Atwood’s ‘Journey to the Interior’ indicates that by overcoming the imagination, an individual is able to transform their moral approach to the meaning of life. By traversing through the metaphysical world, the persona is able to conquer her imagination, allowing for the re-evaluation of her life. The abstract imagery in the opening stanza ‘swamp’, ‘cliff’ and ‘trees’ demonstrates that the persona’s mind is immediately confused in the imagination. The visual imagery in ‘I move surrounded by a tangle of branches, a net of air and alternate light and dark, at all times; that there are no destinations apart from this’ reveals that the she is trying to escape this confusion and find her way out. However, as the persona continues the journey, Atwood reveals that it is ultimately the rediscovery of the tangible world that may transform our moral perceptions on life. The parenthetical enjambment of ‘have i been working in circles again’ denotes that the persona is starting the question the destination, which is finally reached in the high modality retrospection of ‘Whatever I do I must keep my head’, demonstrating her realisation of the enticing nature of the imagination. Through this, Atwood effectively highlights to the audience that by overcoming the imagination, an individual is able to reshape their value of life, however futile imaginative journeys may make them seem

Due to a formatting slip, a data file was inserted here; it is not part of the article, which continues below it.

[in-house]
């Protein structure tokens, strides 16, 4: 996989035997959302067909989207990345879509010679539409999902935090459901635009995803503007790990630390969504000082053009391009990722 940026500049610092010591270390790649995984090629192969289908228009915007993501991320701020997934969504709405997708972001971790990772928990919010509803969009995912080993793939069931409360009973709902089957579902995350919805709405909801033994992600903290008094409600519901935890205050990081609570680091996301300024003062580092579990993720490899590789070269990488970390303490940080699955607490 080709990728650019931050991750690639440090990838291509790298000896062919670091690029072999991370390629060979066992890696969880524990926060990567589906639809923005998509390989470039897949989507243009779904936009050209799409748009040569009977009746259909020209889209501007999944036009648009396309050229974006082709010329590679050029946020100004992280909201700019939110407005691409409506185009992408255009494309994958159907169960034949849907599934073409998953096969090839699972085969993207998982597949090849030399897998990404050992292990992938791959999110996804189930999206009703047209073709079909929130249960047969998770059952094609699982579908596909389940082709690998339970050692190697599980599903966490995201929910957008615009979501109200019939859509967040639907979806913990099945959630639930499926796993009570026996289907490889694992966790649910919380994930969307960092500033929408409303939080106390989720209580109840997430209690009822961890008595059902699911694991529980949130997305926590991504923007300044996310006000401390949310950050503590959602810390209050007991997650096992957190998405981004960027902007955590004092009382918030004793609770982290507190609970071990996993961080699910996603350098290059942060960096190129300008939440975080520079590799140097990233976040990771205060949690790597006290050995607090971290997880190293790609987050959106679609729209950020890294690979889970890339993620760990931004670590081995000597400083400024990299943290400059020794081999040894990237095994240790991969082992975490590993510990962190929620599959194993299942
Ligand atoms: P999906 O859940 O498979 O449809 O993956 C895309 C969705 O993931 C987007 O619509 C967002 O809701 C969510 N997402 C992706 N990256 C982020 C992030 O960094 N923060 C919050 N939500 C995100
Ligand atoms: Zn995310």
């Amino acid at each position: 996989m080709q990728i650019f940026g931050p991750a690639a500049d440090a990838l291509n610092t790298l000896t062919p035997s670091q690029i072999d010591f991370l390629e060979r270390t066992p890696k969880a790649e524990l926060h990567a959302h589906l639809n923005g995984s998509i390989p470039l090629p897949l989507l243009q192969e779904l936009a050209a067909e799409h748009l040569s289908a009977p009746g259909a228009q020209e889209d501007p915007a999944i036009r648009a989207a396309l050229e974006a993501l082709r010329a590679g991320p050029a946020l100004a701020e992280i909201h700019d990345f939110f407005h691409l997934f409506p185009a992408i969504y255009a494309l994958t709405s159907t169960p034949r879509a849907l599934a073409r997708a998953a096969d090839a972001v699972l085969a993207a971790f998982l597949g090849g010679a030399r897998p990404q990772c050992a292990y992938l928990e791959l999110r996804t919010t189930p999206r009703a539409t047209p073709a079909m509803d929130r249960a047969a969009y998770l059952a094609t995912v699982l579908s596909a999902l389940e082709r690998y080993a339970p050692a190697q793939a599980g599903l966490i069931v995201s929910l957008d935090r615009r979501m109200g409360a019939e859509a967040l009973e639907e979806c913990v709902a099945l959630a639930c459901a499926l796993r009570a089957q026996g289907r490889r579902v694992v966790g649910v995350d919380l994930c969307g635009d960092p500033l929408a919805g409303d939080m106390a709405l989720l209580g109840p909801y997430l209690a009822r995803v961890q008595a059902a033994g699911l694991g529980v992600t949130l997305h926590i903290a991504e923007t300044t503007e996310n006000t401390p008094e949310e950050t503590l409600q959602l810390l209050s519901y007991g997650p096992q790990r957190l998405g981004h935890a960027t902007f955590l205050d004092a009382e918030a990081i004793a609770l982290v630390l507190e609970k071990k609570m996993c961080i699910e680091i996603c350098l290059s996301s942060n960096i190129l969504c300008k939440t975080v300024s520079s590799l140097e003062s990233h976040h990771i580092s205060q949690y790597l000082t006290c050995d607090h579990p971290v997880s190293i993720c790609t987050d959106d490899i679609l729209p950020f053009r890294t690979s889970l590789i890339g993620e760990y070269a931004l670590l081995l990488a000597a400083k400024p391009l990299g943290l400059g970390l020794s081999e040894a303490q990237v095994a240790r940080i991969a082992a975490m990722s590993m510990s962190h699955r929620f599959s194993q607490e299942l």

On a different note, in ‘The Secret River’, Grenville shows how by overcoming typical perspectives of racial segregation, an individual is able to transform their moral approach to others. In the colonization of Australia, Thornhill challenges to approach to typical Western values of indigenous extermination, allowing him to morally shape a relationship with them. Thornhill’s initial disapproval of the ‘blacks’ upon his first encounter is demonstrated by the simile in ‘They were like the snakes or the spiders, not something that could be guarded against’, where the high modality tone is symbolic to the outset of their racial differences. However, similar to ‘Journey to the Interior’, Grenville indicates to the audience that by overcoming such hardships, an individual is able to transform their morality. Thornhill’s understanding of the indigenous Australians is demonstrated by the repetition of ‘when you take a little, always remember to give a little’ by one of his many influences, Blackwood, to effectively symbolize his slow moral understanding of treating the Aboriginals. This understanding is reinforced through the protagonist’s high modality tone in ‘In spite of everything, it seemed like the blacks weren’t going to disappear’, demonstrating his final realization that the ‘Blacks’ had a morally right place in his life. Through this, Grenville effectively serves as a powerful reminder to us that by overcoming typical views on racial segregation will an individual morally transform their relationship with others.